An Appreciation: Tony’s Place
When my mom was a kid, the waitresses at Tony’s Place would elbow you in the head.
Not always, and with good cause. If you were in their way — if your feet were sticking out of the booths, for example — they would elbow you. It worked: Once you got your head bashed in once, you wouldn’t get in a waitress’ way again.
By the time I started going to Tony’s, the waitresses weren’t elbowing people. The waitstaff at Tony’s is quite nice! But they still have a certain attitude — gruff with a heart of gold — that’s reminiscent of great dive bar waitresses across the city.
There’s a lot to like about Tony’s Place. The pizza — “tomato pies” in Northeast Philly parlance — is probably the best in the city. It’s certainly my favorite pizza place in the city. The beer selection is now pretty solid. The thick steak fries are mouthwatering. I’ve never ordered anything but pizza there, but I’ve been told the other food is good. Mostly, though, Tony’s feels the same as it did when I was a little kid. I might have a beer instead of a soda when I visit, but a meal at Tony’s at 33 is pretty much the same experience I had when I was three.
The news earlier this week that Tony’s Place would be sold to three Bucks County regulars came not entirely as a surprise. A little over a year ago, Northeast Philly scuttlebutt was that Tony’s might close outright. The last day for owner Joe Mallamaci is Sunday. The new owners report there will be renovations, but the menu and staff will largely be the same. Still, I can’t help but be a little sad.
Before it moved to Mayfair, Tony’s started at 10th and Jackson streets in South Philly. Tony Mallamaci opened a small corner bar. He served drinks, he sold tomato pies (without any cheese). His brother Dominic joined the business and they moved the bar to its current location on Frankford Avenue in the Great Northeast.
In 1980, the bar expanded with a second room, while a third room was added even later. Otherwise, the Tony’s I knew starting in the 1980s is largely the same as the one my mom knew when she was growing up in Mayfair decades earlier. It was a great place to watch sports. In the age before cell phones, there was an LED screen with out-of-town sports scores on one wall. It’s authentic. The memorabilia on the walls feels like the kind of stuff you might find in a family rec room. It’s a great corner bar that also happens to make incredible pizza.
Amazingly, Tony’s seemed the same despite having to rebuild everything after a 1989 fire. But they put the restaurant back together the same way. “All our customers came back,” Joe Mallamaci told The Northeast Times in 2011. “All our workers came back, too.”
When I was little, going to Tony’s was a special treat. My parents and I were occasionally accompanied by members of her extended family, since her parents still lived on Magee Avenue. Later, my uncle lived down the block from Tony’s. As I got older and my friends and I began to drive, it was a place I enjoyed introducing them to. My parents took me there after my high school graduation.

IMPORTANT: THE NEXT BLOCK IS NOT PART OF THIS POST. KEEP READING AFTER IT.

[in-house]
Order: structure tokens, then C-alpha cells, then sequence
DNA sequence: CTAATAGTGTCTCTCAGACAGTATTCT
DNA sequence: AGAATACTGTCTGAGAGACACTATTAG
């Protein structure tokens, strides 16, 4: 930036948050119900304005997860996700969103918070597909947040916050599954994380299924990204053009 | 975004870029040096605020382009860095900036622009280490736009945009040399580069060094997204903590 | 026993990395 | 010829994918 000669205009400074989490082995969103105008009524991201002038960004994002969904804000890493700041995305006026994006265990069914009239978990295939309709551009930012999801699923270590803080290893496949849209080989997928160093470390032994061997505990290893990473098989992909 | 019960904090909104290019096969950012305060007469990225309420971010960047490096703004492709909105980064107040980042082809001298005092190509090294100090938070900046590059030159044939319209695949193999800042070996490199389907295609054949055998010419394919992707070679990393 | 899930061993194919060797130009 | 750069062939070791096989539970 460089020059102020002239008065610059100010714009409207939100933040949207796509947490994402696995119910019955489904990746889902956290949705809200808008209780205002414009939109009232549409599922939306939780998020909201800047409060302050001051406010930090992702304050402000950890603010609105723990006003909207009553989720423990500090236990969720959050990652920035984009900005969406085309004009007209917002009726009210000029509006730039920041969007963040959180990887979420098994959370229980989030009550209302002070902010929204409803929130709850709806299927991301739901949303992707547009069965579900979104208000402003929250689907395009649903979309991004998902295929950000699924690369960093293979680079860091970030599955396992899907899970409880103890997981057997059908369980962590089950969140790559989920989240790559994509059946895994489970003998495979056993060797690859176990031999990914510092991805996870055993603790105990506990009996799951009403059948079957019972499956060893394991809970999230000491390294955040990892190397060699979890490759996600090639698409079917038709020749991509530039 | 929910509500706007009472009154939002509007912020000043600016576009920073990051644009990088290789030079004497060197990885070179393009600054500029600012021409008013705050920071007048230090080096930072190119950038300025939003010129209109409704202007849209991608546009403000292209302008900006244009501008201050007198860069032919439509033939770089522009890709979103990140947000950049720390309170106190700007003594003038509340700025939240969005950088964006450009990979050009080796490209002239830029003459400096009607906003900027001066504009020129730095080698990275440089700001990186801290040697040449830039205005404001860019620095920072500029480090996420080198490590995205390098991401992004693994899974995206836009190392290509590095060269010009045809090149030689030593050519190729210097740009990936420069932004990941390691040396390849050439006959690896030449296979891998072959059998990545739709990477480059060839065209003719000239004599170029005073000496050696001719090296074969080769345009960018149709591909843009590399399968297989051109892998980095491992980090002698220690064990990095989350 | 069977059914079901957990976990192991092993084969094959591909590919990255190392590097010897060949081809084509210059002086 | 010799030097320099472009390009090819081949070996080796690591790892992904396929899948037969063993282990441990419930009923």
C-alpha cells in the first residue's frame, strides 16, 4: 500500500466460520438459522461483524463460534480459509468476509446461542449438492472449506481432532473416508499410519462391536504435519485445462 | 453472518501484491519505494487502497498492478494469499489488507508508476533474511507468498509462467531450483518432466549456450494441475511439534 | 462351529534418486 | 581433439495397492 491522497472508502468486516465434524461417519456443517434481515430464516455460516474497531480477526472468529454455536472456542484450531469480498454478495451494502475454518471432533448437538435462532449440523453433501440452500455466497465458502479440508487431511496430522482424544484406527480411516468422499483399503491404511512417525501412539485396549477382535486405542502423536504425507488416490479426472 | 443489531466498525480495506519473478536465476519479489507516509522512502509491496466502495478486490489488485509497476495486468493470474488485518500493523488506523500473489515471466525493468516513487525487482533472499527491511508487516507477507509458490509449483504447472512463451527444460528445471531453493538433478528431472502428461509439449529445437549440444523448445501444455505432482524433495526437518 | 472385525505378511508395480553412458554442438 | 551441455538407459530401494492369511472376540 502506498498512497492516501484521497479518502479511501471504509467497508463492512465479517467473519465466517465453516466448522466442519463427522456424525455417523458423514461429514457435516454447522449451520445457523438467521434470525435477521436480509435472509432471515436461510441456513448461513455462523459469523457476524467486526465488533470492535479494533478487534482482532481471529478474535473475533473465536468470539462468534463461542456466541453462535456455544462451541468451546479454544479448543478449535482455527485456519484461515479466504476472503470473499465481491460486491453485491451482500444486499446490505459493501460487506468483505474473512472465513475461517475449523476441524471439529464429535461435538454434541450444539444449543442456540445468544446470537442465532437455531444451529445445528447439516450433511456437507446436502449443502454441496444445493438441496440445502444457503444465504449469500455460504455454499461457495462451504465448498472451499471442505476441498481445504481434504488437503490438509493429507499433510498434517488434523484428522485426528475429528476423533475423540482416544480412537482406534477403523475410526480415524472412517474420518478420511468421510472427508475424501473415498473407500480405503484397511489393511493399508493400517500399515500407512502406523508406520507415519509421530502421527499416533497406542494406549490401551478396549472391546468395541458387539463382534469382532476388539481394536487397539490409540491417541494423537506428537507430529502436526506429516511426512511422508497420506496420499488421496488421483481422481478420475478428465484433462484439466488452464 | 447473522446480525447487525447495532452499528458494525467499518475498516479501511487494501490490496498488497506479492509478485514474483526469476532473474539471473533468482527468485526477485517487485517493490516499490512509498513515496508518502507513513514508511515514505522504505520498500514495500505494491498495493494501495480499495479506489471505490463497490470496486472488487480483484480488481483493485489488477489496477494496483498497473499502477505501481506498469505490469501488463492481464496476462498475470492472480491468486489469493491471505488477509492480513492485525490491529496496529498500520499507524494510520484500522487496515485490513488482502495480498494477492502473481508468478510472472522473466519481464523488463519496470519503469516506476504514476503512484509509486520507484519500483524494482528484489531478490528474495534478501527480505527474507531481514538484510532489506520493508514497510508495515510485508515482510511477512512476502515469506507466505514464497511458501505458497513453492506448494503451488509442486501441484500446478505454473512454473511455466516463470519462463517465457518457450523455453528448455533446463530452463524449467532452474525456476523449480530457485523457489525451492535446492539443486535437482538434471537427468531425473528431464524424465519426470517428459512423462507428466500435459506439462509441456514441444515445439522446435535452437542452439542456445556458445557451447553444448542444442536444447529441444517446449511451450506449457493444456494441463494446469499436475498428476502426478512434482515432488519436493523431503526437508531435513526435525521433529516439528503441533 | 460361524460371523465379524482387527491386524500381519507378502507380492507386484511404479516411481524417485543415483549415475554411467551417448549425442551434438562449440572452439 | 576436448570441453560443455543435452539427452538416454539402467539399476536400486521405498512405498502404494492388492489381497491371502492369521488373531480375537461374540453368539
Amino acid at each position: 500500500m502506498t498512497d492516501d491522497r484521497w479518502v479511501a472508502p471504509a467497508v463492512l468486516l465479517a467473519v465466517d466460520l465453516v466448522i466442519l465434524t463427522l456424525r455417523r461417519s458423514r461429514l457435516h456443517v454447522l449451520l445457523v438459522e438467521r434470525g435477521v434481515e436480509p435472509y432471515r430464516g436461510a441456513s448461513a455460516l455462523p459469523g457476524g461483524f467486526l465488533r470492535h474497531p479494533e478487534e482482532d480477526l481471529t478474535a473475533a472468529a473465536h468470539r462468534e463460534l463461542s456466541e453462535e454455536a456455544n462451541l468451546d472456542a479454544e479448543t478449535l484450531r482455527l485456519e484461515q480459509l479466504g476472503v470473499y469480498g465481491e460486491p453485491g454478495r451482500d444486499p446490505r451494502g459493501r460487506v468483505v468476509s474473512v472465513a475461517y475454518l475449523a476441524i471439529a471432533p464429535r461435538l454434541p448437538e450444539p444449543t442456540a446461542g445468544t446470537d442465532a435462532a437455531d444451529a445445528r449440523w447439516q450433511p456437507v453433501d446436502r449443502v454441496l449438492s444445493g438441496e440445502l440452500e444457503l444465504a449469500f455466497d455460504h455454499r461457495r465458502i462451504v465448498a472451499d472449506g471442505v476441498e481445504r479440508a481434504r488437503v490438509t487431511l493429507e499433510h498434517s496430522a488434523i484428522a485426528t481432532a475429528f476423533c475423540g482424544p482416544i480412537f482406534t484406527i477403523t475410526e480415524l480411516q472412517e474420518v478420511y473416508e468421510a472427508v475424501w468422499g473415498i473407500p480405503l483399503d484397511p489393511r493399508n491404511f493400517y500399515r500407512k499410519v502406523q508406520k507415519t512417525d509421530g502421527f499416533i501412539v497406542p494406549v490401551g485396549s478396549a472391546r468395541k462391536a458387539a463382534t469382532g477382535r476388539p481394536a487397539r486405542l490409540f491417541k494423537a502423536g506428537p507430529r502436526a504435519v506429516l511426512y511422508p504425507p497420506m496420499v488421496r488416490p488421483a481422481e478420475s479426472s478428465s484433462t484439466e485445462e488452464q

I haven’t lived in Northeast Philly for more than 15 years, but Tony’s remained a draw. I took college friends there, showing them a part of Philadelphia they’d surely never see again. My parents took me there after my college graduation. I took dates there. Tony’s was a litmus test: If you didn’t appreciate this place — if you didn’t like this pizza — how would it ever work out between us?
I’m not the only one with these experiences. When rumors of Tony’s possible closure came up, I talked with a bartender at Oscar’s (a Northeast native) about it for hours. When news of Mallamaci’s sale of the place came this week, a friend immediately told me he was going that night. My girlfriend, who passed the Tony’s litmus test a long time ago, and I went on Wednesday. She made fun of me because I ate a whole pizza. Little does she know that wasn’t the first time I’d done that at Tony’s.
Philadelphians love to tell you how nice something used to be. Even Tony’s die-hards will tell you it’s not the same, or say it’s gone downhill in some way (however minor). I don’t think I agree. Our trip there Wednesday was just like any other. We waited in a line that snaked around the bar — it was half-price pie night – talked with waitresses about the future of the bar, eavesdropped on conversations of neighboring tables and (of course) enjoyed amazing pizza. It was so good I wanted to cry when we left.
Renovation plans for Tony’s are tentative, but they include taking out all the booths and replacing them with high-top tables. The main area will become more of a sports bar, with a separate entrance possible for the connected dining areas next door. There’s a worry the bar becomes to much of a bro hangout, instead of the throwback it is now. But even if it does, in some way I don’t care: Tony’s new owners can do anything they want as long as they don’t screw up the pizza.
Maybe you think it’s silly that a random corner bar near where my mom grew up could become such a special place to my friends and me over the years. Well, one, have you had this pizza? Two, for more than 60 years, Tony’s gave so many Philadelphians a sense of place. Drunks could sit at the bar. Families could occupy tables. And, yes, guys like me could try to impress women by taking them there. The Mallamaci family ought to be proud.